Being woke extends beyond the self. While working on ourselves is important, being woke means reaching out to hold the hand of other wokies (woke people) who may be having a hard time being woke in their particular contexts. It means fighting for Team Woke as hard as you can in conversations, tweets, academic essays, blogs, economic decisions, travel choices, etc. It means that you respect multiplicity and contradictions, because you are constantly tearing down and building up, so what you think to be true today may not be so tomorrow. It means standing up for the fundamental right of every person to be themselves and to not let the world trample on their gender expressions, sexual orientations, race, disability, or sex.

Being woke is a full time job. It is the kind of work that can often make you super unlikeable, because you ask a lot of questions and you’re always finding the problems in people’s expressions. But I think it’s also about being able to pick apart the problematic things that surround us, explain them, leave that explanation out there, and be ready to be challenged on it. It means working with other people to rid ourselves of the prejudice, bigotry and chauvinism that we all show from time to time. Being woke is a process, and you never reach the peak of wokeness. There’s always something new to learn or some new form of expression to debunk and fully understand. Think of it as being on a continuum rather than two poles of un-wokeness and wokeness. It’s the very thing that makes me excited to learn more because I know that in learning, I am unlearning, and I’m doing my piece of intellectual work in the world. Not everyone will want you to be woke, and it is by no means your job to walk people through their racism or sexism or transphobia. But it is, I think, so much more beneficial if we share our unlearning moments so we can all learn from them. Put your little bit of wokeness out there and see what happens. Not everyone will agree and not everyone will like you, but at least you will have done the Lord’s work. 🙂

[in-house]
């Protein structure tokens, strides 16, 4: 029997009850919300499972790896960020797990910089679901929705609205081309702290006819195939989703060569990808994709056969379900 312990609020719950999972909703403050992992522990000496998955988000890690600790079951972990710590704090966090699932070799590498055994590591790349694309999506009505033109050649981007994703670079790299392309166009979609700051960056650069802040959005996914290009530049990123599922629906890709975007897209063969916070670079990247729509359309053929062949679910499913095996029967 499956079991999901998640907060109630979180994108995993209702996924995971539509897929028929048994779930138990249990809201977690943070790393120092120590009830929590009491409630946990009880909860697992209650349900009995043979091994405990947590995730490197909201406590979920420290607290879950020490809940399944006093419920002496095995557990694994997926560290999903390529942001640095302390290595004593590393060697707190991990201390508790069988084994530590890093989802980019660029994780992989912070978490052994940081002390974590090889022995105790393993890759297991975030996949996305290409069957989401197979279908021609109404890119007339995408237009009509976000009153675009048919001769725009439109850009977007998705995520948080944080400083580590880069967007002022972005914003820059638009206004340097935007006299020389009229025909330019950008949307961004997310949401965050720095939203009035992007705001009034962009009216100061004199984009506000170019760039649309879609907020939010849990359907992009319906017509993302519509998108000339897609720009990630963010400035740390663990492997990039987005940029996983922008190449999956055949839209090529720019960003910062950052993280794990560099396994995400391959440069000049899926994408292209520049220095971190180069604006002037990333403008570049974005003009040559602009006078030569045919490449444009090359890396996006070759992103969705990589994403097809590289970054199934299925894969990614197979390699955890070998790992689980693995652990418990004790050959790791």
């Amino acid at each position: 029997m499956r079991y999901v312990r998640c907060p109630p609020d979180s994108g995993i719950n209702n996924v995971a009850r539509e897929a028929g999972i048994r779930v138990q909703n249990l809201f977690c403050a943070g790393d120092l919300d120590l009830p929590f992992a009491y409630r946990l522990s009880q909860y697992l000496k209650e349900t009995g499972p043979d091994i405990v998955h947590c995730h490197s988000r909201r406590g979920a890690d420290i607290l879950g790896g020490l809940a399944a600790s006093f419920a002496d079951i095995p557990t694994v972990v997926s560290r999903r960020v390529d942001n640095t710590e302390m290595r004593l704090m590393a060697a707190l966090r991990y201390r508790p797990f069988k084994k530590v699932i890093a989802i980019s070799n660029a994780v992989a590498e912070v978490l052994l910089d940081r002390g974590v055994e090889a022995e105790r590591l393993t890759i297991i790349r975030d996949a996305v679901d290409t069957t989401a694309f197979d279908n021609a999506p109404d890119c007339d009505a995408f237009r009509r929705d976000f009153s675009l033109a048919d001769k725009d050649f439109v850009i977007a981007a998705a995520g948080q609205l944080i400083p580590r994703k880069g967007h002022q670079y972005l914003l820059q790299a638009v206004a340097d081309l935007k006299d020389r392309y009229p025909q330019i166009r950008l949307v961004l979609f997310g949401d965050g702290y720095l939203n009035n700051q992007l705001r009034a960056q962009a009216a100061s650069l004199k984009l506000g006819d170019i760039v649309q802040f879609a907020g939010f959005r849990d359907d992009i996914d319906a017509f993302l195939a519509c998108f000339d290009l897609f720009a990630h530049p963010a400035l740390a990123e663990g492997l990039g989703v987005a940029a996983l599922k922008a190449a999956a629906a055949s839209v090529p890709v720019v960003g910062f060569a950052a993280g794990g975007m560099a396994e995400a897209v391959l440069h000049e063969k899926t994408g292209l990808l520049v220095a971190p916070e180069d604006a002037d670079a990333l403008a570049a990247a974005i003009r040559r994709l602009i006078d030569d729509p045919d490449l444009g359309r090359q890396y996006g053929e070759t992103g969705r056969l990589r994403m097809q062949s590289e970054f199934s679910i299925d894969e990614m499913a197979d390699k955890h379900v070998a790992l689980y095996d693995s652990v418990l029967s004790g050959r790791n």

Young, obscure, but desperately hopeful: Part I

“Each generation must, out of relative obscurity, discover its mission, fulfill it, or betray it.” – Franz Fanon

Days after the mass student protests across South Africa have died down (although we continue to stand and support UWC as they demand justice), I’m reflecting on what happened in the country I called home for four years. I am in awe of the strength and courage my friends and former classmates have shown in the face of violence, aloof and detached political leaders, and the constant erasure of black students’ histories. I applaud all of you for standing in your truths and making a difference that will benefit your children.